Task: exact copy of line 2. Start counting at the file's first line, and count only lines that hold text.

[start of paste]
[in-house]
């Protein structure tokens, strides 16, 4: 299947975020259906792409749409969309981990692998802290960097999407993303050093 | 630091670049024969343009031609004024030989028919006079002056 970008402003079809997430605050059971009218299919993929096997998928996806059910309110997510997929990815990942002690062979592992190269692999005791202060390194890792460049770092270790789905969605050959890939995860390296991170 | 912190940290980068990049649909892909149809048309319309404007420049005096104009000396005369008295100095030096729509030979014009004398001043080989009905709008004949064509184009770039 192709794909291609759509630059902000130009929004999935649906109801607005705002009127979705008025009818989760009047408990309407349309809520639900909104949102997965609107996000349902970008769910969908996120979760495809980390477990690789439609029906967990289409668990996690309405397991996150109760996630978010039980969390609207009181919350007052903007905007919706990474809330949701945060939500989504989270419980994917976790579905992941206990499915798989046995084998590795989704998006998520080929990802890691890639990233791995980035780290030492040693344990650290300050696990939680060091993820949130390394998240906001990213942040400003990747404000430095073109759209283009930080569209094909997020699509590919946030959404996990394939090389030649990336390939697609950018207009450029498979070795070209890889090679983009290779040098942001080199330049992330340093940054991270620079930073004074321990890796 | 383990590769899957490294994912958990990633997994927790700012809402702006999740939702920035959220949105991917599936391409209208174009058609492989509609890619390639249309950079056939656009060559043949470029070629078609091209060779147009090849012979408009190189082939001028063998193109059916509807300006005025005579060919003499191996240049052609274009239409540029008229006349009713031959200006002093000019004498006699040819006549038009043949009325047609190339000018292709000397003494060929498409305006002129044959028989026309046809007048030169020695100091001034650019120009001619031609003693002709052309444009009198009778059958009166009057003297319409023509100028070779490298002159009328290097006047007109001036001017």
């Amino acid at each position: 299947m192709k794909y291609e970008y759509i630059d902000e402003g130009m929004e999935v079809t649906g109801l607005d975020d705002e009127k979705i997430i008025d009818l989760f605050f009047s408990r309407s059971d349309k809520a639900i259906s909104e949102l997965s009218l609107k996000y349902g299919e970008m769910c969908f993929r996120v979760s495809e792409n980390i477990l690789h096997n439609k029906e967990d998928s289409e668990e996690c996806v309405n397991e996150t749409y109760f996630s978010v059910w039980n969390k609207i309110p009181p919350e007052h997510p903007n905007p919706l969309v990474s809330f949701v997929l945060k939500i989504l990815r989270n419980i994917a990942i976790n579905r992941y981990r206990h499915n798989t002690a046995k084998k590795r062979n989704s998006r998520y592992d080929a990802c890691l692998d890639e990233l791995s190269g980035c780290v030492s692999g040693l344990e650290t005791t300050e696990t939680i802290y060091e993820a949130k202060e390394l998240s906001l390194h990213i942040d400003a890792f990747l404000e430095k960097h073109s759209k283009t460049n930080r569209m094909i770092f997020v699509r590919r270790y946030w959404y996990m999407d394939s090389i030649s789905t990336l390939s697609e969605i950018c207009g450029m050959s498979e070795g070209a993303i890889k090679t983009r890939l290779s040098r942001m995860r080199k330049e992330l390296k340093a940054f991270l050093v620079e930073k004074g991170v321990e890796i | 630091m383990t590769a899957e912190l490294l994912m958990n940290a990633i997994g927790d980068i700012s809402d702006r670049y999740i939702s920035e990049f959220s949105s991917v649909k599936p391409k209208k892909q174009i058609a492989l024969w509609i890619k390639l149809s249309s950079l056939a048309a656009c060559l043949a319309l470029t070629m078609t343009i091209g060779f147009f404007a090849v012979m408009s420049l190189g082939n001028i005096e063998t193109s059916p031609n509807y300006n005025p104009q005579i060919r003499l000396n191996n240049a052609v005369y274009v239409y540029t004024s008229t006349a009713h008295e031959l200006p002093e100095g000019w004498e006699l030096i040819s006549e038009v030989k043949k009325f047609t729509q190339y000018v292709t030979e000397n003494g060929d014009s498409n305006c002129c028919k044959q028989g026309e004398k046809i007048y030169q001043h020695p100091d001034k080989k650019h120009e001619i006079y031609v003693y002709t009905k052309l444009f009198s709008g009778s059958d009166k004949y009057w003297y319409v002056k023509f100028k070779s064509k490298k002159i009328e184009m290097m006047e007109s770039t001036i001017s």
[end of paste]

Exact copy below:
């Protein structure tokens, strides 16, 4: 299947975020259906792409749409969309981990692998802290960097999407993303050093 | 630091670049024969343009031609004024030989028919006079002056 970008402003079809997430605050059971009218299919993929096997998928996806059910309110997510997929990815990942002690062979592992190269692999005791202060390194890792460049770092270790789905969605050959890939995860390296991170 | 912190940290980068990049649909892909149809048309319309404007420049005096104009000396005369008295100095030096729509030979014009004398001043080989009905709008004949064509184009770039 192709794909291609759509630059902000130009929004999935649906109801607005705002009127979705008025009818989760009047408990309407349309809520639900909104949102997965609107996000349902970008769910969908996120979760495809980390477990690789439609029906967990289409668990996690309405397991996150109760996630978010039980969390609207009181919350007052903007905007919706990474809330949701945060939500989504989270419980994917976790579905992941206990499915798989046995084998590795989704998006998520080929990802890691890639990233791995980035780290030492040693344990650290300050696990939680060091993820949130390394998240906001990213942040400003990747404000430095073109759209283009930080569209094909997020699509590919946030959404996990394939090389030649990336390939697609950018207009450029498979070795070209890889090679983009290779040098942001080199330049992330340093940054991270620079930073004074321990890796 | 383990590769899957490294994912958990990633997994927790700012809402702006999740939702920035959220949105991917599936391409209208174009058609492989509609890619390639249309950079056939656009060559043949470029070629078609091209060779147009090849012979408009190189082939001028063998193109059916509807300006005025005579060919003499191996240049052609274009239409540029008229006349009713031959200006002093000019004498006699040819006549038009043949009325047609190339000018292709000397003494060929498409305006002129044959028989026309046809007048030169020695100091001034650019120009001619031609003693002709052309444009009198009778059958009166009057003297319409023509100028070779490298002159009328290097006047007109001036001017």